The FIA is barking mad.
There is no logic whatsoever to the decisions that they make and don’t think for a minute that you might get some kind of consistency in how they apply sanctions to Formula One rule breakers.
According to the FIA’s official finding into the Renault race-fixing allegation, they found Renault guilty as charged and referred to it as being of “unparalleled severity." They went on to further to say, “Renault F1's breaches not only compromised the integrity of the sport, but also endangered the lives of spectators, officials, other competitors, and Nelson Piquet Jr. himself."
This statement seems to imply that the FIA thought that it was pretty bad, so you would expect a pretty tough punishment—wouldn’t you? But what did the FIA deliver? A mild slap on the wrist with a piece of floppy asparagus.
Flavio Braitore received a life ban from the sport—after he had already walked away stating that he wouldn’t come back. Engineer Pat Symonds received a five-year ban and Nelsinho Piquet, the man who actually committed the deed, got immunity because he helped in the investigation.
The team received a suspended permanent ban—only enforceable in the event of a further breach of equal severity. No fine, no points, nothing!
Compare that with the decision against Michael Schumacher in 1997 for deliberately hitting Jaques Villeneuve’s car at Jerez. Schumi had his points for the season wiped after what the FIA had called an instinctive move, not something that was pre-planned.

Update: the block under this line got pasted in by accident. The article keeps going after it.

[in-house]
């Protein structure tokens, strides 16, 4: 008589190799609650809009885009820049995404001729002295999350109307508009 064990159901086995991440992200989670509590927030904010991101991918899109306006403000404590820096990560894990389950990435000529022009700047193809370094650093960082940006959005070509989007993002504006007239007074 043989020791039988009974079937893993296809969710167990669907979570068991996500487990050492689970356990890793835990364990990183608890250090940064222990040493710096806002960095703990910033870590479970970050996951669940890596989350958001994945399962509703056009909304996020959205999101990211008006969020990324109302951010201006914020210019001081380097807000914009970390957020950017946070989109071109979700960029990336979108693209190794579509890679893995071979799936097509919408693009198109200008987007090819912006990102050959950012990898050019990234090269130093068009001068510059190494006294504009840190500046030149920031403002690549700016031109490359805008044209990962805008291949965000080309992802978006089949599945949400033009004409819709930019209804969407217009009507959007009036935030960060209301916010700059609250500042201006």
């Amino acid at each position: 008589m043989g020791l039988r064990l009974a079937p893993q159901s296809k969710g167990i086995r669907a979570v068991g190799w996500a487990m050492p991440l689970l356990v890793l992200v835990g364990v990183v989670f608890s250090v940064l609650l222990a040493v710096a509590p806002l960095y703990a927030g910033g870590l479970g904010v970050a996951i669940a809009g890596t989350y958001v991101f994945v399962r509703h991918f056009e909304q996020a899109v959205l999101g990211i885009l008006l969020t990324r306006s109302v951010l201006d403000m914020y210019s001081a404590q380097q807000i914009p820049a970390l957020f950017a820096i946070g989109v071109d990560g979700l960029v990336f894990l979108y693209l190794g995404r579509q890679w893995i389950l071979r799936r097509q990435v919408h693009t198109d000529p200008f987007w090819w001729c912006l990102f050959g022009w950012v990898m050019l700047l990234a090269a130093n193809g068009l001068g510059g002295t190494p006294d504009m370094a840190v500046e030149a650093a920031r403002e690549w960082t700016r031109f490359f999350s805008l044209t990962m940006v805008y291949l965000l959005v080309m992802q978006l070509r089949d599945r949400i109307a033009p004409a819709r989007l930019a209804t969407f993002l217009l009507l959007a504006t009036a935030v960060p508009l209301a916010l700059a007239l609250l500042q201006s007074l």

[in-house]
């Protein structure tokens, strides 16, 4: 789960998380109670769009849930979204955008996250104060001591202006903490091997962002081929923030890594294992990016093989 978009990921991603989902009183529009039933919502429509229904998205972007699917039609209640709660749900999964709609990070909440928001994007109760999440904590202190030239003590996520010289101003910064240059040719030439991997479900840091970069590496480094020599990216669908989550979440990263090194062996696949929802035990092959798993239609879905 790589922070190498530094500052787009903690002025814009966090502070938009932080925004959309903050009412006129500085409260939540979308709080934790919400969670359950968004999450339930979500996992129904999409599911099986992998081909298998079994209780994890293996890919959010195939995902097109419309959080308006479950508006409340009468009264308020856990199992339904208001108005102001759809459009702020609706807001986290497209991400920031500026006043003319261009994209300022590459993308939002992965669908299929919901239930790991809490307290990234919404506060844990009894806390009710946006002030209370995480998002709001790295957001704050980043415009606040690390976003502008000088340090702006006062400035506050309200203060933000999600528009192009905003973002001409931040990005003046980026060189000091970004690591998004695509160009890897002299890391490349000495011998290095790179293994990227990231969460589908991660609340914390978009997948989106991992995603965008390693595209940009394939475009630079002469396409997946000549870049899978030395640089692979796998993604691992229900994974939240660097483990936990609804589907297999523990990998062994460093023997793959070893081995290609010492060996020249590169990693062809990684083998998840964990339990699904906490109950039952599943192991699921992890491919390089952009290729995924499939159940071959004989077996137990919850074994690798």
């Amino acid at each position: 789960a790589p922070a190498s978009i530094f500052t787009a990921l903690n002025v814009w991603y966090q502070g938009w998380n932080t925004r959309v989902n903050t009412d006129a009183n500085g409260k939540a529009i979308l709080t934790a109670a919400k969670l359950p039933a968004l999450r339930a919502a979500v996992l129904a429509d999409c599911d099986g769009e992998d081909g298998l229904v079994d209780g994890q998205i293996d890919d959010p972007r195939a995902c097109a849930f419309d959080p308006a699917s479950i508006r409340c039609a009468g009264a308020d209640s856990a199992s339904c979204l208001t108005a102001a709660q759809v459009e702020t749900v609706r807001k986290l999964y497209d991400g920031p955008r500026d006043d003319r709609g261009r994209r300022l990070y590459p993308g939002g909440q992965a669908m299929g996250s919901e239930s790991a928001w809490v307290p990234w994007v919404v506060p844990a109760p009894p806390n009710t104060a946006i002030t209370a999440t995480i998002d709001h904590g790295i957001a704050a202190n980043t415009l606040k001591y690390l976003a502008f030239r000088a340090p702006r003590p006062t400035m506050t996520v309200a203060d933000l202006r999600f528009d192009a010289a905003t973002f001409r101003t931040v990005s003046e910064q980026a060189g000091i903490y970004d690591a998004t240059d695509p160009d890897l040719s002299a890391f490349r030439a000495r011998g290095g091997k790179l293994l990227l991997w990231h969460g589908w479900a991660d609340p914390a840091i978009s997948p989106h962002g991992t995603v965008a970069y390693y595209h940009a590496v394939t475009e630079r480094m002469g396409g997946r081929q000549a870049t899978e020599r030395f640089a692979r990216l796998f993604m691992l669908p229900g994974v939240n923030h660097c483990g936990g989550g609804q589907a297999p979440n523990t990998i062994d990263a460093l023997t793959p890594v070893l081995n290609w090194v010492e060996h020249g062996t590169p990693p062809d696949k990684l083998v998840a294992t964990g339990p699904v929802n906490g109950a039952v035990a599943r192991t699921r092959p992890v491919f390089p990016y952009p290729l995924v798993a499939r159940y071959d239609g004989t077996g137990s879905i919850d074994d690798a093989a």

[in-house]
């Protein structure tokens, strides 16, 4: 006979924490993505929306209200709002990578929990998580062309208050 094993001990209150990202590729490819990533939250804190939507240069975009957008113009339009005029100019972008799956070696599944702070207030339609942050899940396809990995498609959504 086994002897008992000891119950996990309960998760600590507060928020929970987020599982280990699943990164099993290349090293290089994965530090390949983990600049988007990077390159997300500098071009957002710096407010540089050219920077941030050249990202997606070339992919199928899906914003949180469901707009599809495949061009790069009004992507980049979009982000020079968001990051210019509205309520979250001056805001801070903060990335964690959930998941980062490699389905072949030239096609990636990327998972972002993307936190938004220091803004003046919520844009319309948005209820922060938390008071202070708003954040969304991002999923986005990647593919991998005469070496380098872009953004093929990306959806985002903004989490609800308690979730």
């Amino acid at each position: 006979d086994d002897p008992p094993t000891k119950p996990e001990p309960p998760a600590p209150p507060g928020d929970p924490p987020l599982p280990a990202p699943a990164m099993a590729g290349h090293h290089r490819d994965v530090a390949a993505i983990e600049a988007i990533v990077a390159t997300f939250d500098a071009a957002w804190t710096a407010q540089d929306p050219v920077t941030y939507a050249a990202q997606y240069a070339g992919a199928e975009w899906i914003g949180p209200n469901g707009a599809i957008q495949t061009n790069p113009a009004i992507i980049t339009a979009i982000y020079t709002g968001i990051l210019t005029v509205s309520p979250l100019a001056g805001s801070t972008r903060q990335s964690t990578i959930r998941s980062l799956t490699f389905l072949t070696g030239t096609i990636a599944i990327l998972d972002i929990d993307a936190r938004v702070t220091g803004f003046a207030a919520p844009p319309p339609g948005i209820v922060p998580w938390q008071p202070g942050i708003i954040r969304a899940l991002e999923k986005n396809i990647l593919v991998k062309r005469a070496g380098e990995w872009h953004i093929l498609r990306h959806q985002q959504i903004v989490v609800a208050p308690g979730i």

Or McLaren’s $100 million fine and stripping of the season’s constructor’s points for espionage. Or Lewis Hamilton being stripped of a race victory for cutting a corner. Of course, deliberately endangering lives isn’t anywhere near as bad as these heinous infractions.
For years, Ferrari has been labelled the protected species of F1, but they may just have handed that mantle to Renault. Admittedly, Renault had put on one the great all-time a**-kissing performances, promising to pay for the investigation and fund some safety research.
Interestingly, there is no need to delve too far back into the history books to see that this isn’t the first time that Renault have got away with something. In 2007 they were let off espionage charges—ostensibly identical to those levelled at McLaren—after being caught with confidential McLaren documents.
Who knows how they do it.
A year or so ago, you could argue that maybe the Renault bosses had some compromising pictures of Max Mosley that they were using as a blackmail device, but everyone has those pictures now. Maybe they’ve got proof that Bernie Ecclestone isn’t human after all.
Perhaps there is a simpler explanation. The hearing was held in Paris—isn’t that in France?